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# What are piecewise defined functions?

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A piecewise-defined function consists of two or more subfunctions while maintaining the rule that a function has only y-value for each x-value. Some mathematicians call the piecewise function a hybrid function. Merchants use piecewise functions in describing pricing schemes that give discounts for volume sales.

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There are an infinite number of examples of piecewise functions, varying in complexity. The absolute value function is one of the simplest of these functions. Its formula is written f(x) = |x|. The subfunctions that define this function are f(x) = x if x > 0 and f(x) = -x if x < 0. The graph of this function is two rays, originating at the point (0,0), both at a 45-degree angle to the horizon.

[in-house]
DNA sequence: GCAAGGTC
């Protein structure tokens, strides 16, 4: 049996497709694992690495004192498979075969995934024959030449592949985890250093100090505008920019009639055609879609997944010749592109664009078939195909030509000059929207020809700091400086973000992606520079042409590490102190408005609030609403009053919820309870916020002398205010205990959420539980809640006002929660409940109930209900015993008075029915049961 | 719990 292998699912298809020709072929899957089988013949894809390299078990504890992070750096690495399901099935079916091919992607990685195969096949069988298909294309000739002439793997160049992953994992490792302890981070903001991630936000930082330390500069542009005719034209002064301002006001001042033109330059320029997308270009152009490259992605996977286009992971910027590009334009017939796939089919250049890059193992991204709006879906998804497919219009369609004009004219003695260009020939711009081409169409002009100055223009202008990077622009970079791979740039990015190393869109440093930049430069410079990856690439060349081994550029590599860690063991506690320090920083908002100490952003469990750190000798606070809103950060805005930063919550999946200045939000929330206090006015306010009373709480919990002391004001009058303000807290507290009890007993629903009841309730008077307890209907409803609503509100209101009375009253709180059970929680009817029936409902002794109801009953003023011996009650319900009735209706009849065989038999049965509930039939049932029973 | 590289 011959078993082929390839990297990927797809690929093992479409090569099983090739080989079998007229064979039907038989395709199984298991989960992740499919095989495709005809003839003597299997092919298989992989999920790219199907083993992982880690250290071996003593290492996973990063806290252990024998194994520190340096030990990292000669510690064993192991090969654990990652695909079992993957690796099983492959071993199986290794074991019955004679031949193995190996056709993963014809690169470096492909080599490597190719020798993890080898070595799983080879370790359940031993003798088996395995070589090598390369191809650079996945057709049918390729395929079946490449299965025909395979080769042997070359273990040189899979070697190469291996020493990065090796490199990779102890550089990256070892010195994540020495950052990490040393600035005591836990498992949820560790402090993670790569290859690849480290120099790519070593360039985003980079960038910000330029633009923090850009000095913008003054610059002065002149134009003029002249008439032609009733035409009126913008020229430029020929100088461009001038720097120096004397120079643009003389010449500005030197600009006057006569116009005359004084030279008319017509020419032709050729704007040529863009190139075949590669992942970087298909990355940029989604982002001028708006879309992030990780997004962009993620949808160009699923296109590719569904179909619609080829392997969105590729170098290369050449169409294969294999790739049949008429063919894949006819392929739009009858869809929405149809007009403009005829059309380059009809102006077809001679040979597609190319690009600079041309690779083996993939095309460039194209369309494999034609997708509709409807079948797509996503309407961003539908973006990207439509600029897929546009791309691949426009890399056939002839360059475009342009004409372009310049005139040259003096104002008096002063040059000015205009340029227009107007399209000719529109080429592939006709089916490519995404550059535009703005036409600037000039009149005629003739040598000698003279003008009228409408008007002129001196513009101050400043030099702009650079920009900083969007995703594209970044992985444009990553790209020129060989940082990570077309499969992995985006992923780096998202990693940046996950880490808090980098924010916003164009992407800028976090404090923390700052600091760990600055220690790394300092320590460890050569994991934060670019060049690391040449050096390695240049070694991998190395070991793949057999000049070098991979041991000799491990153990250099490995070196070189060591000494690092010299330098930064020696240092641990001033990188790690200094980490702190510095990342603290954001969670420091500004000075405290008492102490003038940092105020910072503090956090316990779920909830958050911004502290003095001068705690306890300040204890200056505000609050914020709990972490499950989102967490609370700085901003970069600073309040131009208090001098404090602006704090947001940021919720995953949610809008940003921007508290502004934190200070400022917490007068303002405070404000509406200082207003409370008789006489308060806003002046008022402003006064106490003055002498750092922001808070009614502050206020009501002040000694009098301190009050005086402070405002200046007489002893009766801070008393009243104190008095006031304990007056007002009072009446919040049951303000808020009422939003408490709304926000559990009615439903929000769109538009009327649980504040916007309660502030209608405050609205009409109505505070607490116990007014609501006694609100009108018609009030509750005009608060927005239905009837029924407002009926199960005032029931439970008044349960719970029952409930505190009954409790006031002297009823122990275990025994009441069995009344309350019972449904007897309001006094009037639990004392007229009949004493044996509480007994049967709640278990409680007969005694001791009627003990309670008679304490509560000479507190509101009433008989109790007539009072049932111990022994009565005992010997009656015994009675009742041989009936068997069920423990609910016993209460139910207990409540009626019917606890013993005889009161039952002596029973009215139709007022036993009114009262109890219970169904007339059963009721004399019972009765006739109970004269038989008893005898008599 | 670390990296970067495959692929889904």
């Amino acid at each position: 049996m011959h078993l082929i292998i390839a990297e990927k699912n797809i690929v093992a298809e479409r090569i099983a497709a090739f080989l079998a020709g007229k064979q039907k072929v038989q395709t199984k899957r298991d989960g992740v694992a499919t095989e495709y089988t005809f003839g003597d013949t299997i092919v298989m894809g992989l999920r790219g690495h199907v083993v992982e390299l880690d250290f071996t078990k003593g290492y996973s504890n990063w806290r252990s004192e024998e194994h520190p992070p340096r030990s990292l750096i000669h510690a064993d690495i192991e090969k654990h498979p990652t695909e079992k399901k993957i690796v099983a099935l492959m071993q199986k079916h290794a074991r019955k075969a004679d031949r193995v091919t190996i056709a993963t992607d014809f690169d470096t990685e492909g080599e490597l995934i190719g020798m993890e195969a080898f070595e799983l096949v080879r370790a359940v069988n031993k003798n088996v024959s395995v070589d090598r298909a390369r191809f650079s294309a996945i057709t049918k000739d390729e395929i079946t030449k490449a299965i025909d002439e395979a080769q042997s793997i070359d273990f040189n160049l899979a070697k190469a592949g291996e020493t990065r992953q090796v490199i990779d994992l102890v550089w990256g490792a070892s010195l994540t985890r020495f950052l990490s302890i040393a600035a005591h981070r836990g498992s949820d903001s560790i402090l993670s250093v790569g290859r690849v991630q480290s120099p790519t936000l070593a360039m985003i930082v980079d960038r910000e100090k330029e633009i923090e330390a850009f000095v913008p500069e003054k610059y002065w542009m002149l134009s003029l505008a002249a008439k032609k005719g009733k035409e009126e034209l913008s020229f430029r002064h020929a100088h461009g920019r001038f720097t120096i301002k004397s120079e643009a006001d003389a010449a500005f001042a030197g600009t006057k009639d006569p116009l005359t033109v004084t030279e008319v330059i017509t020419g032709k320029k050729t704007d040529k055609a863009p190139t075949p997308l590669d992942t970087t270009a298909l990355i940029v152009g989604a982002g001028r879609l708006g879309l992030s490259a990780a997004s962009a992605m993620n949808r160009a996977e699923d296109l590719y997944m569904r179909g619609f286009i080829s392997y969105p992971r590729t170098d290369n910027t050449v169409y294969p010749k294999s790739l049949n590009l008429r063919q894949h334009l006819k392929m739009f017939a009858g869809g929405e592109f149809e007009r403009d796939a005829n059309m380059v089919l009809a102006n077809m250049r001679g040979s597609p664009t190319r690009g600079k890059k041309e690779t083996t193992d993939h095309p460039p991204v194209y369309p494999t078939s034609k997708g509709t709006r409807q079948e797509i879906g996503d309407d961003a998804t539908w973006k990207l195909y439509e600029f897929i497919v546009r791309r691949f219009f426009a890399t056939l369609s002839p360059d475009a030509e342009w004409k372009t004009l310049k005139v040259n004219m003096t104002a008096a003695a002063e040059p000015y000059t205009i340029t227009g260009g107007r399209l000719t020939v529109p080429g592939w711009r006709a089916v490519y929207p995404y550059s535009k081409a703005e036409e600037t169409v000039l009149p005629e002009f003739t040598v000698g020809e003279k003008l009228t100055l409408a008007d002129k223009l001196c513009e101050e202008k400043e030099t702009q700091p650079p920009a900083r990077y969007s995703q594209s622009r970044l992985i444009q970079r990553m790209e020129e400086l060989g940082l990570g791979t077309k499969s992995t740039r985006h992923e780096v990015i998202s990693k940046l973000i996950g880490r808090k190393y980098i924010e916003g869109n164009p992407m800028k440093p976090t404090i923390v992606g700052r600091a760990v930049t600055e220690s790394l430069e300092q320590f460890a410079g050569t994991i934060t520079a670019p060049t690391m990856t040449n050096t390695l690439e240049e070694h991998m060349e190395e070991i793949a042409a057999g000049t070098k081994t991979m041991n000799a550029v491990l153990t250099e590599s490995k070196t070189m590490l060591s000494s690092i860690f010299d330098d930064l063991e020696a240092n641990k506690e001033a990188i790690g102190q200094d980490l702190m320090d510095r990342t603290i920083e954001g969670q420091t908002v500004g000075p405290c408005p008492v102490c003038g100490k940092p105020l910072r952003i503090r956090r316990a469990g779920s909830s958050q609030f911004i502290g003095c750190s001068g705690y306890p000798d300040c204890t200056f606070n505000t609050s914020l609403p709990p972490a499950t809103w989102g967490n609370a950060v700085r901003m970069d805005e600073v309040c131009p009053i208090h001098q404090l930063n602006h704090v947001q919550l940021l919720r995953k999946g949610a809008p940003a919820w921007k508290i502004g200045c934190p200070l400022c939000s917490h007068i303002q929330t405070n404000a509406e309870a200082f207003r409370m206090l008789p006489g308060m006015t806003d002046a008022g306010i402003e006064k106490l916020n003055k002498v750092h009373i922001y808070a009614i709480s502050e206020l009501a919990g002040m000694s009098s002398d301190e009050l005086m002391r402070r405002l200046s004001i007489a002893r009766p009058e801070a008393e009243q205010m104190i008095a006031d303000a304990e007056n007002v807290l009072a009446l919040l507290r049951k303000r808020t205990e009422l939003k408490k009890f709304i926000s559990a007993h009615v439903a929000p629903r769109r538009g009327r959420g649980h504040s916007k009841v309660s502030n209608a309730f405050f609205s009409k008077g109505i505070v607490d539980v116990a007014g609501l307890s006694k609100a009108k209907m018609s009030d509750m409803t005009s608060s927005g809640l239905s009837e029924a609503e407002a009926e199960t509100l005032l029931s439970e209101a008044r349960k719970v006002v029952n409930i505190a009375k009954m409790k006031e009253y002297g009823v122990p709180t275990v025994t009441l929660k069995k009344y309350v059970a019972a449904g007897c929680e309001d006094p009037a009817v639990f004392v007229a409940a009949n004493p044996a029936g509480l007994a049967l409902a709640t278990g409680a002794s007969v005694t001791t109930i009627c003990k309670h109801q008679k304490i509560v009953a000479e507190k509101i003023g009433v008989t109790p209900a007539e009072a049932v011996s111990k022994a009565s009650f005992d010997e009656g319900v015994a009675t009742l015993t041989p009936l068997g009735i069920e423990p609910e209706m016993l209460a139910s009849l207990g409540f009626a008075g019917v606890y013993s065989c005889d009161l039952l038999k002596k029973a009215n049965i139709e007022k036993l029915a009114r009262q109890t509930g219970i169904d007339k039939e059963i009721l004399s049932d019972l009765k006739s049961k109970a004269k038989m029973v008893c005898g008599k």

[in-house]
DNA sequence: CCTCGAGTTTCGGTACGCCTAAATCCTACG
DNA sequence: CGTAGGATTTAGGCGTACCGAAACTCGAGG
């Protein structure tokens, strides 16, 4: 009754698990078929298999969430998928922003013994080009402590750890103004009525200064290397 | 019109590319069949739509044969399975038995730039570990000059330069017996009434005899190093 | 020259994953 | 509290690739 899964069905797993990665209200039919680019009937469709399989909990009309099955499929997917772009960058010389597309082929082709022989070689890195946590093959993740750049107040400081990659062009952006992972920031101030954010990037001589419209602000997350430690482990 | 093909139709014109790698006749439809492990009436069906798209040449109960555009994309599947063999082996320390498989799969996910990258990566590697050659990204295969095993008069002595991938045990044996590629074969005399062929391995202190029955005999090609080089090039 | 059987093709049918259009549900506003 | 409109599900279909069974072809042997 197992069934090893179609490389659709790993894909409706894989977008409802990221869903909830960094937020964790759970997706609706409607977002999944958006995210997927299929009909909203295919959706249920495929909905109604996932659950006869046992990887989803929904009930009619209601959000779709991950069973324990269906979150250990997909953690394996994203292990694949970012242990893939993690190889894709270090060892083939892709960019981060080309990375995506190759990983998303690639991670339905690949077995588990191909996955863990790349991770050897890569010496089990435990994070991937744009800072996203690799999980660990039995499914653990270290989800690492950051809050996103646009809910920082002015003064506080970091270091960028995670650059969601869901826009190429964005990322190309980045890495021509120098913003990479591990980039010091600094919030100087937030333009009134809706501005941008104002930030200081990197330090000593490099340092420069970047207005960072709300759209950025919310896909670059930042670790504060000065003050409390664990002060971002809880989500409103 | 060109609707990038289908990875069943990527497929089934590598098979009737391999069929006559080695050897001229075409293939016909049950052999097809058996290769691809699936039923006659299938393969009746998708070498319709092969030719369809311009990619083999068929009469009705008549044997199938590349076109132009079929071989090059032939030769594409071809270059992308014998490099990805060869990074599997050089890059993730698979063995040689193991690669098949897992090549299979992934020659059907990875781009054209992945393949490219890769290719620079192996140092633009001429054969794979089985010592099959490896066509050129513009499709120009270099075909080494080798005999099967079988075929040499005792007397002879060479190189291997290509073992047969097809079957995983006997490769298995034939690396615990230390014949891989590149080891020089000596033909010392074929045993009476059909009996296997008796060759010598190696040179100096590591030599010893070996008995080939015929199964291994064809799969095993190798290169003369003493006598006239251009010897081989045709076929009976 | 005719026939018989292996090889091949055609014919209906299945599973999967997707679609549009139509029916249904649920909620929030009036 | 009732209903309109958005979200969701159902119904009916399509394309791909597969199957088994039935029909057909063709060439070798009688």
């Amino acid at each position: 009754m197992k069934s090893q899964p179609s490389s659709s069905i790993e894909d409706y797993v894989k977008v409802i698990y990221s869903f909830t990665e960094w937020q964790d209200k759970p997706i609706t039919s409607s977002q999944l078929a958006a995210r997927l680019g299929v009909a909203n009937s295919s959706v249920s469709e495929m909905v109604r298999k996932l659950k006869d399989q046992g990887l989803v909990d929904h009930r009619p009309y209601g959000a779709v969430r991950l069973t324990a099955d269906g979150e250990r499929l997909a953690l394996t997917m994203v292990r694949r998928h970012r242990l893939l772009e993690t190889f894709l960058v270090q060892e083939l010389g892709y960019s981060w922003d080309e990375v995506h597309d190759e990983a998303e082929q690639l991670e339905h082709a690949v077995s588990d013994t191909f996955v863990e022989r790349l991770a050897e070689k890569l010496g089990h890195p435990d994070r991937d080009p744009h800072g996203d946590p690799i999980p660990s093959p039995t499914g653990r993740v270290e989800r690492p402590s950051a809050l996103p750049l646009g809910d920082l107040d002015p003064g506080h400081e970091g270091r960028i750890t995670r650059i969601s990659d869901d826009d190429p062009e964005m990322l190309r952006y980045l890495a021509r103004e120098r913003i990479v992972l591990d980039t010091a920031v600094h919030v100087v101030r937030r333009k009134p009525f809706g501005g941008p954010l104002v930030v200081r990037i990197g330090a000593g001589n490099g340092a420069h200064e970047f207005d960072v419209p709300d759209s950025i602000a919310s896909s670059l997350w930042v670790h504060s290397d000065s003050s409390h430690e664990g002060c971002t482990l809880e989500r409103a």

The floor function forms an infinite number of steps and is a piecewise-defined function. In this function, f(x) is the integer greater than or equal to x.

Piecewise functions join functions of varying complexity, according to application. On one side of the gap, the function could be part of a parabola, while the other side is a straight line. In some piecewise functions, there are gaps between the two subfunctions where x is undefined, leaving a gap in the graph as well. If f(x) = 1/x, the function is undefined where x=0.

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